The Ephemeral Civilization: Exploding the Myth of Social Evolution

The Ephemeral Civilization: Exploding the Myth of Social Evolution

The Ephemeral Civilization: Exploding the Myth of Social Evolution

The Ephemeral Civilization: Exploding the Myth of Social Evolution


The Ephemeral Civilization is an astonishing intellectual feat in which Snooks develops an original and ground-breaking analysis of changing sociopolitical forms over the past 3,000 years.


Civilization is like a river. Walking along its banks we are drawn compulsively to the river’s sparkling, ever-changing surface, with its noisy progressions, its sudden directional changes, its unexpected reversals, and its slow descent into the wild chaos of the great ocean. To begin again anew. Watching from a safe distance we are fascinated by the abundance of life swarming in and around this vibrant surface. Its brilliant ephemeral display distracts us from the river’s hidden depths. We are beguiled into believing that some superficial principle of movement is at work. Only those who wade into its depths discover that powerful, hidden undercurrents, rarely betraying their silent presence, are responsible for the constantly changing surface patterns. the ephemeral surface display has deep eternal origins. Those who wish to negotiate those waters ignore its silent forces at their peril.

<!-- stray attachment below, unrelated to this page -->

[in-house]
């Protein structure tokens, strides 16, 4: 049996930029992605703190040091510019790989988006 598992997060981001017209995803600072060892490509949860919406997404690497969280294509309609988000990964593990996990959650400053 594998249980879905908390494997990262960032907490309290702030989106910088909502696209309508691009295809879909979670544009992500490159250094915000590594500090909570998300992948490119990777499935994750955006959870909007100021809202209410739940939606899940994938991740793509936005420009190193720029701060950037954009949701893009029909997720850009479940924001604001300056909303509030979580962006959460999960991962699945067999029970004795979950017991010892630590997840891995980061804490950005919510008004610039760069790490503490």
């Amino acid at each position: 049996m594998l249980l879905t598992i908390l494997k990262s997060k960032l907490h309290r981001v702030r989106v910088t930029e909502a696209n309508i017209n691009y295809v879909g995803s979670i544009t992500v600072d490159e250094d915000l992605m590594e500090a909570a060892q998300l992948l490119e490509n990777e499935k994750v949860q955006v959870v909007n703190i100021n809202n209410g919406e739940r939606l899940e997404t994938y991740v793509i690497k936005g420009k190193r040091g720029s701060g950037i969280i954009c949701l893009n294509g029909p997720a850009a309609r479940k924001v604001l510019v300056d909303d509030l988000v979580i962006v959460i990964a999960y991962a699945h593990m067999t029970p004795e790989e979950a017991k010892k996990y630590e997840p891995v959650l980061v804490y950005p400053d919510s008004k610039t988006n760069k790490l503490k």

Human society must be dealt with at two levels. the sparkling ephemeral forms of civilization are driven not by superficial happenings but by deeper eternal forces. These eternal forces have been examined in my recent book The Dynamic Society (1996). Here we will see how the deeper forces of life generate the ever-changing institutional forms of civilization, and will understand why the Ephemeral Civilization is not the outcome of a superficial principle of motion such as social evolution. Social evolution is no more than a myth—a myth that is challenged in this book.

Once again I wish to acknowledge the important contribution to our knowledge of human society made by thousands of historians in this and earlier generations. These people, who devote their lives to reconstructing the details of our past, rarely receive the wider recognition they deserve. It needs to be said that, without their valuable work, books of this nature could never be written. Unfortunately only a fraction of these scholars can be recorded in the References at the end of this book.

More specifically I wish to thank Gary Magee for reading the entire type-script and making many valuable suggestions, Adrian Snooks for his helpful comments on the Greek and Roman studies (Chapters 6 and 8) in Part ii, my wife Loma Graham for her perceptive comments on the book’s structure . . .

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